[…] this increased poverty of the flora and fauna did not result solely from human nature, for it can be demonstrated that humans have not everywhere been associated with diminished diversity of other life forms […] Rather, Polynesia suffered lowered biodiversity partly because of the peculiarities of island environments […] Individual islands, unlike regions and continents, tend to be high in endemic species over small expanses of land. In Polynesia, may of these species evolved over millions of years before human arrival within the last 2,500 years; therefore, many species were unusually susceptible to extirpation by perturbations of the environment caused by humans and perhaps other animals (especially introduced animals). (p.22)
Otherwise the people arguing this way will find most of the evidence to support their viewpoint by looking first and foremost to their own societies:
With the exception of certain island societies, therefore, the only solid evidence for a human association in certain regions with reduced biodiversity and decreased habitability for other life forms comes from state societies, old and new. (p.23)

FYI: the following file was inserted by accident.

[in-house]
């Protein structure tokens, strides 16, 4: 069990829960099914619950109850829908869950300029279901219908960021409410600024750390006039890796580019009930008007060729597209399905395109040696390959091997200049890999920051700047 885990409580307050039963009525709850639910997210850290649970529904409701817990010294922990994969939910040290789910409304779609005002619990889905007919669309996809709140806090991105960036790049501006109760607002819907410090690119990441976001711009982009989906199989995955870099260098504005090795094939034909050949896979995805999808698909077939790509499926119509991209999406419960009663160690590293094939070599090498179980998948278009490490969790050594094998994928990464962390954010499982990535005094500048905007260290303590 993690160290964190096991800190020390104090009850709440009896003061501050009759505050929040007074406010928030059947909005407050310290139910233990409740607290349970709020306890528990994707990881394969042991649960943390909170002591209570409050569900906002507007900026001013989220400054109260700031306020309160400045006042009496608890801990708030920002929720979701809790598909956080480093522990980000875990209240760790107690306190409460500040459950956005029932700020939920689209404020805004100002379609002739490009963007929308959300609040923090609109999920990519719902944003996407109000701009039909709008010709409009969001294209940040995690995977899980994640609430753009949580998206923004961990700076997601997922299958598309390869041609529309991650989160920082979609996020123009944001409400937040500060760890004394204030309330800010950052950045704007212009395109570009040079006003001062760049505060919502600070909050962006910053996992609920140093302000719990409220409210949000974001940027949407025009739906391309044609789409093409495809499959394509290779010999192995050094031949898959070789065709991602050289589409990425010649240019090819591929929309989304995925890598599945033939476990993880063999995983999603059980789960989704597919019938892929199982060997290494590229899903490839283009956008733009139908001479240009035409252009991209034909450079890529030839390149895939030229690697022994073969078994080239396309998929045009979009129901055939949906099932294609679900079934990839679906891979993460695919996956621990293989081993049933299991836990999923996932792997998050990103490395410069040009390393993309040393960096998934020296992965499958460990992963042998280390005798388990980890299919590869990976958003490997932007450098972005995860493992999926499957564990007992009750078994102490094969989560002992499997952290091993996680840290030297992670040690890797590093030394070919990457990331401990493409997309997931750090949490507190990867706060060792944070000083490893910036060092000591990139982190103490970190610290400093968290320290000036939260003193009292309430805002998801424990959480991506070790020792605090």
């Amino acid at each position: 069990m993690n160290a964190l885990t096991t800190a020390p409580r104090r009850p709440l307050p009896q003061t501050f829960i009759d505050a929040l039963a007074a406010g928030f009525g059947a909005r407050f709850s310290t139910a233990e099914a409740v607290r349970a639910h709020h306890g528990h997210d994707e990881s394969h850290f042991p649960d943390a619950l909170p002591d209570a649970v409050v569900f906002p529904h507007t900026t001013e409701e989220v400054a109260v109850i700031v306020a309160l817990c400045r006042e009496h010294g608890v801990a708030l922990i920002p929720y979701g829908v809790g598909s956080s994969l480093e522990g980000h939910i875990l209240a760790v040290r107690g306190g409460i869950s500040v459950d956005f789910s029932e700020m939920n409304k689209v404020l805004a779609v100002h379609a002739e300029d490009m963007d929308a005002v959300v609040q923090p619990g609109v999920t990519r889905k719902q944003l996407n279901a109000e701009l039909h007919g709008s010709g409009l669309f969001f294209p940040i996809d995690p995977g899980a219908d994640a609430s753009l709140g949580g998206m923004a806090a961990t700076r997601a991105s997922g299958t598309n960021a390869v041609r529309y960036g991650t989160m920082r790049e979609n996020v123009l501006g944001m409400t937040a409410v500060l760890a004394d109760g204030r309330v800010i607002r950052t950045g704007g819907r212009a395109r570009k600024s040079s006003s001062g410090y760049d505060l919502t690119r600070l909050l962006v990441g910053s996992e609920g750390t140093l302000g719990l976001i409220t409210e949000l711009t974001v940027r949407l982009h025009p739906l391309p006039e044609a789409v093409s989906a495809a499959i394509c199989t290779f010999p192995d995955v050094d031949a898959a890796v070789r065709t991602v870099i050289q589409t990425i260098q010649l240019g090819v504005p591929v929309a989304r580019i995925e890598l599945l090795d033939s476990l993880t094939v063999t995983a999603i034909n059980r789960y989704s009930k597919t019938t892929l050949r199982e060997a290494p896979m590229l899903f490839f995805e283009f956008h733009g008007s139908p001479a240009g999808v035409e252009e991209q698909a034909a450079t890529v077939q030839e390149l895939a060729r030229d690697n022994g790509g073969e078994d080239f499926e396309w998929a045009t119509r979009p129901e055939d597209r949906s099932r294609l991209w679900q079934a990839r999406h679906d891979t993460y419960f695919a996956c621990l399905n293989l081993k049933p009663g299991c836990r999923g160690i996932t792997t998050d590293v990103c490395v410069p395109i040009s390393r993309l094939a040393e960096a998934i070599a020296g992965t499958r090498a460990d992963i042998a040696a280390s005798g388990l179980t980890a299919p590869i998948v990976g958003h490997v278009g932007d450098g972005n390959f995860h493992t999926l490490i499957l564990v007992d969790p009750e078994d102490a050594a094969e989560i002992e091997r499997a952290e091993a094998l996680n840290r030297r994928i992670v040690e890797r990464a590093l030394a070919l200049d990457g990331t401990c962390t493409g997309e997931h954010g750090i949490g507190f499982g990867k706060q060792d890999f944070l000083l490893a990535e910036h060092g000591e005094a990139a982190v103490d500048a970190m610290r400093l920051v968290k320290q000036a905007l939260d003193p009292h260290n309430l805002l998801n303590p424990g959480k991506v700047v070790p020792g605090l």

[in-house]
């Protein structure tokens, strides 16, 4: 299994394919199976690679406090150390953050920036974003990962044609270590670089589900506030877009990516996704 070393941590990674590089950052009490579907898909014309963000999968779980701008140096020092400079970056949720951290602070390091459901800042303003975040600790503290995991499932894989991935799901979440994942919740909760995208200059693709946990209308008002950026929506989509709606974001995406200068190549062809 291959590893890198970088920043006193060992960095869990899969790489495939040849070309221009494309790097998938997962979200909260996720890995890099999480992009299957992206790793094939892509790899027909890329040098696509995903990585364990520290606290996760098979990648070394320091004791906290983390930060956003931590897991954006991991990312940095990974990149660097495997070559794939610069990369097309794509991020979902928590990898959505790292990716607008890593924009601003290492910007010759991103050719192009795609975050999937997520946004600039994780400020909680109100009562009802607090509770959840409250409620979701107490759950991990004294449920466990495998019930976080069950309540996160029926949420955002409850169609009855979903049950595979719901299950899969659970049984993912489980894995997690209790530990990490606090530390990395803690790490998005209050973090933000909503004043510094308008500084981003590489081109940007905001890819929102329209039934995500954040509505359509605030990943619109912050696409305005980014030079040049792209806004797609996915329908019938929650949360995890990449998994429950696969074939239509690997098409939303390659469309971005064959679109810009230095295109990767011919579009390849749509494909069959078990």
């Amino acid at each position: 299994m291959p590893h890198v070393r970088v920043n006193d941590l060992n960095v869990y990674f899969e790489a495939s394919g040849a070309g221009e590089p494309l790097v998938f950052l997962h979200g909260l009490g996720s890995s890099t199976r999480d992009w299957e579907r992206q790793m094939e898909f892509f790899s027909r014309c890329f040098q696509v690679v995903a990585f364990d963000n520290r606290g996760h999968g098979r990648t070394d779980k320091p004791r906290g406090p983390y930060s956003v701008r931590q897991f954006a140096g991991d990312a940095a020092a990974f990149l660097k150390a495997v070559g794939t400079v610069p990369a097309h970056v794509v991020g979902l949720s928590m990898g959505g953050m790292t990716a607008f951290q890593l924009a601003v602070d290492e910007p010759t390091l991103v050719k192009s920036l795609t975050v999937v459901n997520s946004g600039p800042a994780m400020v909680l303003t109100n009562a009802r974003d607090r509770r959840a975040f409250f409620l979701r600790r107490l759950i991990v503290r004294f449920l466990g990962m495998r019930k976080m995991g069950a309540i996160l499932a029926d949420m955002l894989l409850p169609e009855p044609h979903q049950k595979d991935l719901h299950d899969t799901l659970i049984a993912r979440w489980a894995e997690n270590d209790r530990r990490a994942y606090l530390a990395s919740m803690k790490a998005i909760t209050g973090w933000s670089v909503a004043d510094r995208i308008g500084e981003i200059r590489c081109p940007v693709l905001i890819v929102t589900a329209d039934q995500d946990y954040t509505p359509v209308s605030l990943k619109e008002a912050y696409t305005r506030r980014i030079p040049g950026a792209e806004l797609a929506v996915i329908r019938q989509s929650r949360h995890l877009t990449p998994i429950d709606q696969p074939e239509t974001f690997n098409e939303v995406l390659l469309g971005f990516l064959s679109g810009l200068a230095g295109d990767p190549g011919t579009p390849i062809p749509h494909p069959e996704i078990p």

(Though this was published in 1998, so there may well be more examples to draw upon by now – something tells me leavergirl will drop by to remind me about the depredations of settled forager cultures in the Middle East 10-12,000 years ago – set us straight V!) Personally speaking that’s the only thing I feel injecting me with venom and scraping at my soul on a daily basis: being born into this culture with so few redeeming features and on such a clear warpath against the rest of the living world; with no choice but to accept its dictates if I want food and a roof over my head, and with my every activity within its confines connected in some way to a cluster of appalling, routine atrocities.